Undoubtedly, Koreans have a number of outstanding merits and positive characteristics. For example, the Korean people exhibit a powerful driving force, strong determination and extraordinary diligence. As a result, they have changed their country, which was once called the “Hermit Kingdom,” into a dynamic place where rapid and radical changes are taking place everywhere. Due to these merits, Koreans have also been able to achieve democratization, economic success and cultural prosperity in a relatively short span of time.
Regrettably, however, Koreans have a host of weak points and negative traits as well. First of all, Koreans are well-known to be short-tempered, emotional and impatient. When something happens, Koreans tend to react emotionally, instead of dealing with it calmly and rationally. Most Koreans are not skilled at hiding or controlling their emotions: they burst into tears when they are sad or happy and become easily enraged when they are provoked. Perhaps this is why there are few outstanding poker players in Korea; Koreans are genetically incapable of maintaining a poker face.
Koreans also seriously lack the ability to sense crises and the capacity to look at things in a cosmopolitan way. In 1592, when Japan’s invasion of Korea was imminent, Korean politicians were still in the midst of factional brawls, totally unaware of the forthcoming crisis or the turbulent international political situation which would eventually affect the fate of Korea.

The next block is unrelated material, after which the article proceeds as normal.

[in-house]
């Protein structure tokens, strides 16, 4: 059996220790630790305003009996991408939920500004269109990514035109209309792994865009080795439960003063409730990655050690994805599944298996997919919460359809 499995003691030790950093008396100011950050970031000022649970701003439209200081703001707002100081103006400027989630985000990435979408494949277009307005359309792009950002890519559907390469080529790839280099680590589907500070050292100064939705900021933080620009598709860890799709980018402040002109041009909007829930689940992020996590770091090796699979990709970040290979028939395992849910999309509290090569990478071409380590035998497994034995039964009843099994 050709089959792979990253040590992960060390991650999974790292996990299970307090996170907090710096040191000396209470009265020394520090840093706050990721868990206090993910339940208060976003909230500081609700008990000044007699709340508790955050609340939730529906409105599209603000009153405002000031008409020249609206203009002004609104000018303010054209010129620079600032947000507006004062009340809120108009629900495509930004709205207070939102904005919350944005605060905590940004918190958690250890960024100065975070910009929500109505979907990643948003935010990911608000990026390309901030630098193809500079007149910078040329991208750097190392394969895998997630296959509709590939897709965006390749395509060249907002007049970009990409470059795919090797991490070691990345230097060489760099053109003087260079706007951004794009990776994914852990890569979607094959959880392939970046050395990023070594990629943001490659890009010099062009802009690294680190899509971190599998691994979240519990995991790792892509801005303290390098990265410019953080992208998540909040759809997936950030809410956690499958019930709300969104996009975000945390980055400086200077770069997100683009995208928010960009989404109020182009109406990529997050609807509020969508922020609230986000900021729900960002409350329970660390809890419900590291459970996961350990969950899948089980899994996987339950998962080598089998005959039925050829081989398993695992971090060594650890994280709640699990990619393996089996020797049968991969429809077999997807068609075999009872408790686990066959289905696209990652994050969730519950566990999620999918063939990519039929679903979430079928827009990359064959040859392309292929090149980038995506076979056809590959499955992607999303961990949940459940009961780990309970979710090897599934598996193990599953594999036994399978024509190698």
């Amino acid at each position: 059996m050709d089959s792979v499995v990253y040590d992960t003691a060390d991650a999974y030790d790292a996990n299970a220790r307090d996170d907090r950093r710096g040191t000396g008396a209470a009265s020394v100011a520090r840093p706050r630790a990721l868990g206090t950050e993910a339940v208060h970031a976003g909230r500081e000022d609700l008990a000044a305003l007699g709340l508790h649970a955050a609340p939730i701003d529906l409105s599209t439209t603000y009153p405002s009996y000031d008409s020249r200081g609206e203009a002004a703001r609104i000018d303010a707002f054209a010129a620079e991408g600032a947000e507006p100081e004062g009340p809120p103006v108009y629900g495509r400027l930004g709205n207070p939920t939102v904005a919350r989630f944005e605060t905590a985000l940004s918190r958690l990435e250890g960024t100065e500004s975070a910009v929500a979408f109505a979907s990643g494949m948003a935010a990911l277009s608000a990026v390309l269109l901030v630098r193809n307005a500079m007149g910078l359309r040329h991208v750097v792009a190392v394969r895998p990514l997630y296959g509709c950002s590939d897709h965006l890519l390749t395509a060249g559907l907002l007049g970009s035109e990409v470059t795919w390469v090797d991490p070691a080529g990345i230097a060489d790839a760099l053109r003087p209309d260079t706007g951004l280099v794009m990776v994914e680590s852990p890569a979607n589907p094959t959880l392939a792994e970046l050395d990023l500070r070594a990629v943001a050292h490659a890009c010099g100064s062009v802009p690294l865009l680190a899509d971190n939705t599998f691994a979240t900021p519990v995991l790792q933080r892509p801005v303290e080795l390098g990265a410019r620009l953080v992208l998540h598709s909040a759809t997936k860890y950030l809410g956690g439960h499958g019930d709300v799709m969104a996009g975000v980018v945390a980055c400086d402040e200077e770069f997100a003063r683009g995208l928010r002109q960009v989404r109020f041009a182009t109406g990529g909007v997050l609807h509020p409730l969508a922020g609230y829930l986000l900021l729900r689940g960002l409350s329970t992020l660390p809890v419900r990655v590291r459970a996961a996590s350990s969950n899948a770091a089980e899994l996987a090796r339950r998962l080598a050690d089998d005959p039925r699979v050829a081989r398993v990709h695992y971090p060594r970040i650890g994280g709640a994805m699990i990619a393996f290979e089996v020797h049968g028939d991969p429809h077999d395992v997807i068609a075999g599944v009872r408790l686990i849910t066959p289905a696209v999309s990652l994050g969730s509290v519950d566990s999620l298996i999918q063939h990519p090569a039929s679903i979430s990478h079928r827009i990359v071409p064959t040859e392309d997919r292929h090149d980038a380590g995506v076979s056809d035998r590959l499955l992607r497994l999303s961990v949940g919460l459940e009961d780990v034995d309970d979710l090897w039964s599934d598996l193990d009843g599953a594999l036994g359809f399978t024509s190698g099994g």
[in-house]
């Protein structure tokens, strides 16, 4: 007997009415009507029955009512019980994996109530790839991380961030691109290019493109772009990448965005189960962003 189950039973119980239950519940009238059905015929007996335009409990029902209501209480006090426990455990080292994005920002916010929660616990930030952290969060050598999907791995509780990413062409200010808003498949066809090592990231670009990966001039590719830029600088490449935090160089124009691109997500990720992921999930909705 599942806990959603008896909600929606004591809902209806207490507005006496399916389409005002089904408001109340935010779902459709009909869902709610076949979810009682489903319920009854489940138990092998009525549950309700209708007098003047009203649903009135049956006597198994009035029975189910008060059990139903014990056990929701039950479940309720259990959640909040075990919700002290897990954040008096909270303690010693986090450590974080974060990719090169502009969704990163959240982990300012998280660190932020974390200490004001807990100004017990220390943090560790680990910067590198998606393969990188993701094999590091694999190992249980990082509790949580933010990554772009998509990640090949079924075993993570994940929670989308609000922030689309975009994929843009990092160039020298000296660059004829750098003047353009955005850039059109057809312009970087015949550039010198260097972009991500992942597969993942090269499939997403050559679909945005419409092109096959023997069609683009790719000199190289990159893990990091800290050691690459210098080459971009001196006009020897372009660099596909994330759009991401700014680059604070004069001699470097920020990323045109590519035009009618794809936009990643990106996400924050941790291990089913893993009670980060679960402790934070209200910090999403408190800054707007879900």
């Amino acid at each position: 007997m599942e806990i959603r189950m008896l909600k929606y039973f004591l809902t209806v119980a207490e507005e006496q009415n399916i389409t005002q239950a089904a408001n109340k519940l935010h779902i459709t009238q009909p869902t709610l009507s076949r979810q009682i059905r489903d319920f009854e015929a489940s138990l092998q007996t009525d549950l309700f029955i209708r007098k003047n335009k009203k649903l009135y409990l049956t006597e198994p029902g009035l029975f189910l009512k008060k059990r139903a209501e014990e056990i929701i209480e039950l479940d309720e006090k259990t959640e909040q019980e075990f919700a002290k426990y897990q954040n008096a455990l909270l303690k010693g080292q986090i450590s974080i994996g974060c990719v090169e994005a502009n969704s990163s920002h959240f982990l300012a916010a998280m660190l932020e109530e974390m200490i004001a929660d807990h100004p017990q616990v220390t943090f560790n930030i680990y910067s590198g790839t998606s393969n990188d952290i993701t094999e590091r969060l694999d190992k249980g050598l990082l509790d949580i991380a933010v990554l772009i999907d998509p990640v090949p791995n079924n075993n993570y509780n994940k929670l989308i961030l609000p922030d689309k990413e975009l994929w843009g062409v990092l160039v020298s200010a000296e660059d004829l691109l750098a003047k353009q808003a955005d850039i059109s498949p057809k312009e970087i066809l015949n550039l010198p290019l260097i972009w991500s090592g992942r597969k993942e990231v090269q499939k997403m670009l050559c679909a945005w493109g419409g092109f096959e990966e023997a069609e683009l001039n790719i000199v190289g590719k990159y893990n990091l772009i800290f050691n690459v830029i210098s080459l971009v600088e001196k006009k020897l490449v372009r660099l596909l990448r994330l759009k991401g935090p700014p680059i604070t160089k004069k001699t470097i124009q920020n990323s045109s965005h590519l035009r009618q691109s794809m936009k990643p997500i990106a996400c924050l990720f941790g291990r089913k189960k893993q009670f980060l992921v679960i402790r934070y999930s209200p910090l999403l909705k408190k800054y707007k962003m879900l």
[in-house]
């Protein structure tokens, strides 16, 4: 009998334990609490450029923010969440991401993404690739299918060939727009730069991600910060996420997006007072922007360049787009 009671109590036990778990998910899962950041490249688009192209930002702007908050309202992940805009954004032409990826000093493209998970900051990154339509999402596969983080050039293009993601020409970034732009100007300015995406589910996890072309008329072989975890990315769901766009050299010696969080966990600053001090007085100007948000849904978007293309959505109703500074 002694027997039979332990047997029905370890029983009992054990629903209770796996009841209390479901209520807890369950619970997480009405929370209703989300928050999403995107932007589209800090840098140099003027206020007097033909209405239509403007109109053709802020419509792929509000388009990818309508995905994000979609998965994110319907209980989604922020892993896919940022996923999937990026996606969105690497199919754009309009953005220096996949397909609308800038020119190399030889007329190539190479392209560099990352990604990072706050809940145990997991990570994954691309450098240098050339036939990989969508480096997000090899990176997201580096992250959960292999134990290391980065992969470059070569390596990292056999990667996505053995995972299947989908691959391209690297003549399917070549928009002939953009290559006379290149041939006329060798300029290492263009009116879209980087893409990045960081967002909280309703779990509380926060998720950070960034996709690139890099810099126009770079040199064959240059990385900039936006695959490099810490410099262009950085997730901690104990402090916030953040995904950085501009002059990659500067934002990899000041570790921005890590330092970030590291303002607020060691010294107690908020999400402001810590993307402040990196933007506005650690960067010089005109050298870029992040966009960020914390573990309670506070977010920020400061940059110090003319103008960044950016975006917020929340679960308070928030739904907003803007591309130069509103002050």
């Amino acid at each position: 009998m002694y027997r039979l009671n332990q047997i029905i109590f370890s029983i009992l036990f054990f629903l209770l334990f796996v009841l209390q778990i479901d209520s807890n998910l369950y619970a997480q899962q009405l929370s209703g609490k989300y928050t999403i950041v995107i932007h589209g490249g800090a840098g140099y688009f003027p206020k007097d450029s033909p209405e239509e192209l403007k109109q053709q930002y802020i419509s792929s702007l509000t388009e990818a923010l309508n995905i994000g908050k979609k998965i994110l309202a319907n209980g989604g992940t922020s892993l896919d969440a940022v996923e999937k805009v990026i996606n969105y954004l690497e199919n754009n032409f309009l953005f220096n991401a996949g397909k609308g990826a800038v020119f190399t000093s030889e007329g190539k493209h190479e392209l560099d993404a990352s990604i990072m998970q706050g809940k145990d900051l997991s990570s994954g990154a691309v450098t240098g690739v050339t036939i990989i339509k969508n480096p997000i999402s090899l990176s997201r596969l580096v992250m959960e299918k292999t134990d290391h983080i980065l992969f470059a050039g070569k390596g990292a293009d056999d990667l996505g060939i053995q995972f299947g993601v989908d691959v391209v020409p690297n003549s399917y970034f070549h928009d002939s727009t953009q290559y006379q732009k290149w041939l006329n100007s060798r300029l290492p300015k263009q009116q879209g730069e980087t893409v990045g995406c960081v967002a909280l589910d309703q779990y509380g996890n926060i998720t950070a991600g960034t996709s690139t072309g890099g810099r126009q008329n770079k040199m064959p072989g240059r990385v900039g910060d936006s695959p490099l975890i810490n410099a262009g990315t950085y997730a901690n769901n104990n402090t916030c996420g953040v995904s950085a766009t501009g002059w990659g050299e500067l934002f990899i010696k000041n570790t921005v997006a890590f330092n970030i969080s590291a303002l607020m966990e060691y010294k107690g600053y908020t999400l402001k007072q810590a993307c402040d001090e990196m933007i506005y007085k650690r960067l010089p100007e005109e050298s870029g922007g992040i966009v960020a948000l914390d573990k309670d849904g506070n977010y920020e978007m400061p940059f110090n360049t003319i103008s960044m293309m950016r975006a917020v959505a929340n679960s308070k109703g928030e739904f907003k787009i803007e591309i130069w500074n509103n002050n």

The same thing happened when the Qing Dynasty invaded Korea in 1636. Completely ignorant of the political changes in China, Korean politicians stubbornly refused to acknowledge the legitimacy of the Qing Dynasty, the results of which were quite humiliating and devastating.
Even when Japan annexed Korea in 1910, incompetent Korean politicians, who were ignorant of international power politics, did not seem to detect the looming crisis and consequently allowed their nation to be deprived of its sovereignty.
Now once again, international tensions are rising in the East China Sea with China’s recent declaration of a new air defence zone that partly overlaps Japan’s and South Korea’s. As the U.S. Air Force and the Japanese Self-Defence Forces dispatched fighter planes to the region of conflict, so did the Chinese. Anxiety has spread its icy tendrils out into our neighbouring seas. Yet, as if they were completely unaware of the urgent international crisis, Korean politicians are once again only concerned with petty factional scuffles for political gain. Alas! Even when their national security and defence are at stake, Korea’s crisis sensors do not seem to be functioning properly.
Another example of our willful blindness to crises was the recent endorsement by a group of radical Catholic priests of the North Korean bombardment of Yeonpyeong-do in 2010. The problem is that many South Koreans’ mental clocks, including the above-mentioned religious leaders, stopped in the 1970s and 1980s, and thus they act as if South Korea is still under the control of a military dictatorship.
In a highly democratic nation such as today’s South Korea, such comments can be interpreted as religious leaders interfering with politics or seeking a modicum of political power. Instead of supporting North Korea, South Korean religious leaders should harshly criticise the North Korean political leaders for their ruthless repression of the North Korean people, which causes them to live in abject poverty and misery.